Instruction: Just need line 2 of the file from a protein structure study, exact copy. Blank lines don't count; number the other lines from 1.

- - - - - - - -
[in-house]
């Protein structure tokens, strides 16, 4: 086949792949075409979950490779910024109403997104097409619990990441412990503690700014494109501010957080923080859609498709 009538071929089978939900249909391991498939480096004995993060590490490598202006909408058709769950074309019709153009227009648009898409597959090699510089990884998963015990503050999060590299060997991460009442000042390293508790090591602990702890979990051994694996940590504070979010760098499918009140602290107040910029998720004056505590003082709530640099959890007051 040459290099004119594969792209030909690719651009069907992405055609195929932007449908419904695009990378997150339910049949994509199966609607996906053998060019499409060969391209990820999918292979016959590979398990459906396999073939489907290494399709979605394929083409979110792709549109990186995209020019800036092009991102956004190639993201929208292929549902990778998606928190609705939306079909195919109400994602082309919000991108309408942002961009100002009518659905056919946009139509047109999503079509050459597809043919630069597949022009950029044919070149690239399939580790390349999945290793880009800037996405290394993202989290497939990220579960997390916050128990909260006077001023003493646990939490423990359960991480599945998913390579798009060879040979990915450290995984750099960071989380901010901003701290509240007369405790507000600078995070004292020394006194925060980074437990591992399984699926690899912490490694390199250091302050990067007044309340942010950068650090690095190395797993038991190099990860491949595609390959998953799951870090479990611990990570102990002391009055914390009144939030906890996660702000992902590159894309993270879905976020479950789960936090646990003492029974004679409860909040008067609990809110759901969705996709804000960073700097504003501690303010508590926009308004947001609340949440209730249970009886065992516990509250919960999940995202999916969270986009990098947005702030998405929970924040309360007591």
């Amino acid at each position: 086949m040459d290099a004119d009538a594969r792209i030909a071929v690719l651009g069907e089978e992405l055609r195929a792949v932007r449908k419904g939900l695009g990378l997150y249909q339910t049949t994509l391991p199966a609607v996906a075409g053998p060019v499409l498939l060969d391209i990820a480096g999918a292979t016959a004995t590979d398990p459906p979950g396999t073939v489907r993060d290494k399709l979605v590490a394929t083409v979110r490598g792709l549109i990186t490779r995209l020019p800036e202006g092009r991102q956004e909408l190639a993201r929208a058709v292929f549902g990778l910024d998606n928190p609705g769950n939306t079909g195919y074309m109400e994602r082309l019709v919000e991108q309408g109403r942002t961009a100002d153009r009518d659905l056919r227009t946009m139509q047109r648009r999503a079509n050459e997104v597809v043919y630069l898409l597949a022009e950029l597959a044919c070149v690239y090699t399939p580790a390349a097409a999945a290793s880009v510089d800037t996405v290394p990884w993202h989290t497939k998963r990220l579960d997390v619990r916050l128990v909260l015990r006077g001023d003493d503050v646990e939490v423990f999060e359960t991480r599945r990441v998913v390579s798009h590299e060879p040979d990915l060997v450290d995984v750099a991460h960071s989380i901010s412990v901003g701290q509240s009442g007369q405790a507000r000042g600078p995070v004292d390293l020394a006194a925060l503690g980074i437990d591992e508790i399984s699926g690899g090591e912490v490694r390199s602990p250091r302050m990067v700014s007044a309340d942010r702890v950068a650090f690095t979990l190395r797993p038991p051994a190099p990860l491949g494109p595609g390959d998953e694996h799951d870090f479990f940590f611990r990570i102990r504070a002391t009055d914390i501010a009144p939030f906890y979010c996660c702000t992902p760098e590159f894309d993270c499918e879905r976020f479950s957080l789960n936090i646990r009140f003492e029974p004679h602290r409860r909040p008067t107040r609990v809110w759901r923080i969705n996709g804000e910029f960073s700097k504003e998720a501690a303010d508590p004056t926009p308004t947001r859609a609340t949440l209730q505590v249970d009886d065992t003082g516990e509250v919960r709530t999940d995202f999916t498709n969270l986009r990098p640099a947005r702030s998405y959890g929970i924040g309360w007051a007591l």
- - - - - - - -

């Protein structure tokens, strides 16, 4: 086949792949075409979950490779910024109403997104097409619990990441412990503690700014494109501010957080923080859609498709 009538071929089978939900249909391991498939480096004995993060590490490598202006909408058709769950074309019709153009227009648009898409597959090699510089990884998963015990503050999060590299060997991460009442000042390293508790090591602990702890979990051994694996940590504070979010760098499918009140602290107040910029998720004056505590003082709530640099959890007051 040459290099004119594969792209030909690719651009069907992405055609195929932007449908419904695009990378997150339910049949994509199966609607996906053998060019499409060969391209990820999918292979016959590979398990459906396999073939489907290494399709979605394929083409979110792709549109990186995209020019800036092009991102956004190639993201929208292929549902990778998606928190609705939306079909195919109400994602082309919000991108309408942002961009100002009518659905056919946009139509047109999503079509050459597809043919630069597949022009950029044919070149690239399939580790390349999945290793880009800037996405290394993202989290497939990220579960997390916050128990909260006077001023003493646990939490423990359960991480599945998913390579798009060879040979990915450290995984750099960071989380901010901003701290509240007369405790507000600078995070004292020394006194925060980074437990591992399984699926690899912490490694390199250091302050990067007044309340942010950068650090690095190395797993038991190099990860491949595609390959998953799951870090479990611990990570102990002391009055914390009144939030906890996660702000992902590159894309993270879905976020479950789960936090646990003492029974004679409860909040008067609990809110759901969705996709804000960073700097504003501690303010508590926009308004947001609340949440209730249970009886065992516990509250919960999940995202999916969270986009990098947005702030998405929970924040309360007591």